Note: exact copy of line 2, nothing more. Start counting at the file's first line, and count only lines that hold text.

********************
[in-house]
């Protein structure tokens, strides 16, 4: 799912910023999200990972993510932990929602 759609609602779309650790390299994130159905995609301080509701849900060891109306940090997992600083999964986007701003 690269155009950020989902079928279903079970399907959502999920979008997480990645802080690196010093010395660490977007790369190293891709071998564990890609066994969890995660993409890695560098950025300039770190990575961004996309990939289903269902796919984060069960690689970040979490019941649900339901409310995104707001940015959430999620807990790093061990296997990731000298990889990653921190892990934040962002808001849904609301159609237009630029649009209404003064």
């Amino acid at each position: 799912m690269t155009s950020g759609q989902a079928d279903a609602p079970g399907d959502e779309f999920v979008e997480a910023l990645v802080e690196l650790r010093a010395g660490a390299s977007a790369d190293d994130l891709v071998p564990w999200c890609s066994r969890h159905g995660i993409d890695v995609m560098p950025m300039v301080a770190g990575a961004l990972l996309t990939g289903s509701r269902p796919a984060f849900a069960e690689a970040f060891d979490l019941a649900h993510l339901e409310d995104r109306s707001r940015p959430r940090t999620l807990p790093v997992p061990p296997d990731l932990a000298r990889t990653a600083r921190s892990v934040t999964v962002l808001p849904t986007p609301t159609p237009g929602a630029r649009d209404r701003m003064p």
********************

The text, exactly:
């Protein structure tokens, strides 16, 4: 799912910023999200990972993510932990929602 759609609602779309650790390299994130159905995609301080509701849900060891109306940090997992600083999964986007701003 690269155009950020989902079928279903079970399907959502999920979008997480990645802080690196010093010395660490977007790369190293891709071998564990890609066994969890995660993409890695560098950025300039770190990575961004996309990939289903269902796919984060069960690689970040979490019941649900339901409310995104707001940015959430999620807990790093061990296997990731000298990889990653921190892990934040962002808001849904609301159609237009630029649009209404003064």